I have to say that I’m a little bit concerned over a large number of (Layer of Protection Analysis) LOPA practitioners who have an almost religious fervor over the sanctity of the results of their LOPA studies.  The belief that “we have built a perfect system and the results of the system should never be questioned – they should just be implemented” is all too common.  The reality of the situation is that LOPA is a very simple tool for solving very simple problems.  This tool is far from Gold Standard for risk analysis.  In fact, practitioners who were involved in the development of the LOPA process at its inception, and those who have a lot of experience with LOPA will be the first to tell you that LOPA is brittle, and can be broken very easily (and in some cases intentionally) to allow wildly inappropriate results to be generated.

The question that needs to be answered is, “What do you do when LOPA attacks!”  What do you do when a LOPA is generating results and recommendations that defy logic, common sense, and benchmarks for commonly applied equipment?  The answer is you pass the LOPA scenario to an even more detailed analysis that is built to assess the components of a risk analysis problem in more detail so that the “real” risk can be understood, as opposed to the quick-and-dirty conservative estimate that the “rules” produce.  At Kenexis we call this next step in the risk assessment process a “Focused QRA”, and these projects are almost always worth their weight in gold.

In a focused QRA, a VERY expert analyst goes into whatever level of detail is required to get a true representation of the risk that allows a true answer to be achieved.  This includes detailed release models, fire and explosion models, dispersion models, and detailed occupancy, probability of ignition, and personnel vulnerability calculations to determine event consequence.  This also includes detailed reliability modeling, human error probability analysis, and fault tree and event tree analysis to fully quantify the likelihood of the multitude of outcomes to determine overall risk.  Even some level of financial analysis such as benefit-to-cost ratio determination of risk reduction measures is very beneficial especially for losses where the primary risk is due to environmental or commercial losses.  After this level of detailed analysis it is often determined that the LOPA results are unnecessarily conservative, resulting in often ridiculous projects.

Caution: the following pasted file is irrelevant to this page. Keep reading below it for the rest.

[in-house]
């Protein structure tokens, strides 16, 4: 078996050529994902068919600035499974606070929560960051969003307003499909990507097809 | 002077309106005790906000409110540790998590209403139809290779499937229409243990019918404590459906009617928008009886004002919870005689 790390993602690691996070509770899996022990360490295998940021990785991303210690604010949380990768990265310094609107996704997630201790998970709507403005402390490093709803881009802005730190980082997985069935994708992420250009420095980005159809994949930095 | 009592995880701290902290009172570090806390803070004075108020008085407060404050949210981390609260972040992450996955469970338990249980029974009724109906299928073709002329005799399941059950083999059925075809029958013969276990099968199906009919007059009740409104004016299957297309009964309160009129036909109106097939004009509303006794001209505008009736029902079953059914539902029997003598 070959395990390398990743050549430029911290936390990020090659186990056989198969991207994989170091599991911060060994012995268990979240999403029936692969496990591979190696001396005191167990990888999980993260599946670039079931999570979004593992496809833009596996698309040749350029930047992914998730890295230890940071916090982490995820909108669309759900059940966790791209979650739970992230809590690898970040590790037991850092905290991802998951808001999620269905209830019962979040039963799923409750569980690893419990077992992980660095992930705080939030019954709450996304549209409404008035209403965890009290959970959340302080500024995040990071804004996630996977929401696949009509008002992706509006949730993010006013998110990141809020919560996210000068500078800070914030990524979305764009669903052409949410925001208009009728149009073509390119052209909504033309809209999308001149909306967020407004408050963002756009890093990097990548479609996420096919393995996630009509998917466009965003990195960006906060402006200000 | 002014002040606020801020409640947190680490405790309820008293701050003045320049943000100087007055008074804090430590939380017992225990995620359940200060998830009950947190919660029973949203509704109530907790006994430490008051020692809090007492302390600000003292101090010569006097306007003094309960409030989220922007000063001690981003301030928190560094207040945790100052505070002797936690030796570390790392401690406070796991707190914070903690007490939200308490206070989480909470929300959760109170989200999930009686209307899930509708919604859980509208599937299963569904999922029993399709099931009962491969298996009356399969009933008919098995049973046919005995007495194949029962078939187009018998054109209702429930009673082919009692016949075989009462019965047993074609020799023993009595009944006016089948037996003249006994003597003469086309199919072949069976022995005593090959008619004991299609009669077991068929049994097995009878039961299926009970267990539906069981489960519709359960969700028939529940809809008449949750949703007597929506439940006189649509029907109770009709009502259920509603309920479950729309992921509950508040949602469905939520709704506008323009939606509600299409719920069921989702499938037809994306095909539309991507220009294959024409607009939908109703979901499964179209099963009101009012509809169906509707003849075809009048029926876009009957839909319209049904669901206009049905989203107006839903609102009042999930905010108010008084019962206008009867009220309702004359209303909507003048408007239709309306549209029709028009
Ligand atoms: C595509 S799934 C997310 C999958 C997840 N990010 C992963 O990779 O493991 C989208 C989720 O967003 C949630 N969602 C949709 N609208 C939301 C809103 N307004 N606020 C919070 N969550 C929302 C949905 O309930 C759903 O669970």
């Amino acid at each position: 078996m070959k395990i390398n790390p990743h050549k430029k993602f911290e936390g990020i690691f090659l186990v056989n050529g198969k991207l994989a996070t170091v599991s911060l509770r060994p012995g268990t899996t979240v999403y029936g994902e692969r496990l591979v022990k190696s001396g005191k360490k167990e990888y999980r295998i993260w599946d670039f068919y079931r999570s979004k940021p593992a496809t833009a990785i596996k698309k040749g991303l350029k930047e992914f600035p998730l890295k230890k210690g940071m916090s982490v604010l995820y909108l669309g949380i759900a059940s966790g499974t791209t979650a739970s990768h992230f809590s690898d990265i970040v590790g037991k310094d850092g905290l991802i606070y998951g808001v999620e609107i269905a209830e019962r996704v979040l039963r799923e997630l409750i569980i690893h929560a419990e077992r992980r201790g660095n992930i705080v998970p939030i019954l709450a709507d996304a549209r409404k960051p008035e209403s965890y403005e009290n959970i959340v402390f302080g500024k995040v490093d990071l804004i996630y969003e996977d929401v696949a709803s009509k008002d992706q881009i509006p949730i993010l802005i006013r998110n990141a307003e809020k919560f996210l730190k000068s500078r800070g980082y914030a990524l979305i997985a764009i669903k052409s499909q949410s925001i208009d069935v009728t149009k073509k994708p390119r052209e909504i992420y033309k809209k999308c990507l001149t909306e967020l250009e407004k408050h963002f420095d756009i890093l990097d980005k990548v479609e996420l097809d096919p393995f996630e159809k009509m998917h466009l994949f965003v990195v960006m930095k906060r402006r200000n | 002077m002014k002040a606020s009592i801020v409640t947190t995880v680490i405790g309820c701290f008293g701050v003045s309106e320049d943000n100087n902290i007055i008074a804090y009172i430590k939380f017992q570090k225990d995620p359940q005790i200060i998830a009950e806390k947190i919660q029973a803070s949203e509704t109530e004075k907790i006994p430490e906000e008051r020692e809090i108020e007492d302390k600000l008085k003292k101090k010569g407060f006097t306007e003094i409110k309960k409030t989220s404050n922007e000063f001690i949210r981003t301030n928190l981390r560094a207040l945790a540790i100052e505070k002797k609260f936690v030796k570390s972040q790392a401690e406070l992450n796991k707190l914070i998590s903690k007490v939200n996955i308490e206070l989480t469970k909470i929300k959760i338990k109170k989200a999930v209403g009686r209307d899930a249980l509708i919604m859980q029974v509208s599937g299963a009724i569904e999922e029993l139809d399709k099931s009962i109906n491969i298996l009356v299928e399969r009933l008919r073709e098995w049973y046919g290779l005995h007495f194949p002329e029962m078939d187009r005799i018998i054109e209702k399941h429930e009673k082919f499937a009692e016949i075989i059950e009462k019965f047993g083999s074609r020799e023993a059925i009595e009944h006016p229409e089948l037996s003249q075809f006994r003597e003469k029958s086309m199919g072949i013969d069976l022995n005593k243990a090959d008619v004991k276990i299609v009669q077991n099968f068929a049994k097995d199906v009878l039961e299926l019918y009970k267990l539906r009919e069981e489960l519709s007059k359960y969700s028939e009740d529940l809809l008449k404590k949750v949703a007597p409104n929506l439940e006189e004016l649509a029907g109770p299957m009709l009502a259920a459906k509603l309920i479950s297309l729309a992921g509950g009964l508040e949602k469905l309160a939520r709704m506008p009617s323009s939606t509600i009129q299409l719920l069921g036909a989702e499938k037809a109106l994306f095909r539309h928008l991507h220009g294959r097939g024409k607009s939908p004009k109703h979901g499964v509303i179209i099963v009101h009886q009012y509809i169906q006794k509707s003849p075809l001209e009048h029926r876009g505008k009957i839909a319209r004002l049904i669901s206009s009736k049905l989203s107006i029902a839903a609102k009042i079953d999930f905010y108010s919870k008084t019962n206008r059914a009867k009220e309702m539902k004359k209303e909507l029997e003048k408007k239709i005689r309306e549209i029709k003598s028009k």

As an example, consider a LOPA that was done on high level hazards in a tank farm that houses flammable materials.  The very simply LOPA process that employed stated that since filling a tank is a daily event, the frequency of failure to do it properly is about once per year.  Furthermore, the consequence was determined to be fatality because it is the “worst credible” think that could happen if an overfill occurred, and since operations and maintenance staff sometimes went into the area near the tanks they are considered “occupied”.  Furthermore, since there is no independent level measurement on these tanks, no credit was taken for operator intervention as an independent protection layers.  Ultimately, the LOPA process yielded a requirement for SIL 4 shutdowns on high level in an application where no shutdowns currently exist.

Now while this seems reasonable to a linear rule-based thinker, in reality it bears no resemblance to reality.  And as people from the designers of the Titanic to the Nobel Laureates at Long Term Capital Management have found out, if you start making decisions based on your “model” of reality, while ignoring reality itself, you are doomed to failure.  While the “model” of reality (i.e., the LOPA) indicated a problem – reality did not.  In this case, who do you believe?  The model or the reality?  The model predicted one overfill per year per tank, with a fatality being the result of the overfill.  At this facility with an inventory of 100 tanks, the result should have been 100 fatalities per year…  What was the reality?  In 50 years of operation, only one overfill which did not result in any safety consequence.  The “model” (i.e., LOPA) over-predicted the risk by several orders of magnitude.  LOPA is not the right tool to analyze this situation because it is an extremely complicated situation where multiple people interact with the process using multiple measurements – any of which will find large level anomalies to be glaringly obvious.  Detailed human factors engineering is required to understand the “real” situation, and LOPA is simply not capable of it.

The key take away from this episode is that LOPA is a quick-and-dirty estimate whose results should be looked at with contempt and suspicion, not an divine insight that should never be questioned so long as the “rules” are followed.  If your LOPA is giving you results that don’t seem correct, that’s because they probably aren’t correct.  The results probably need to be analyzed in more detailed.  In our experience, the results of 5-10% of LOPA scenarios (good ones, that strictly follow a well defined procedure and data set) that result in recommendations are flawed, and would result in different and more appropriate recommendations if analyzed in more detail.  In this case, a little bit more detailed analysis will pay for itself many times over…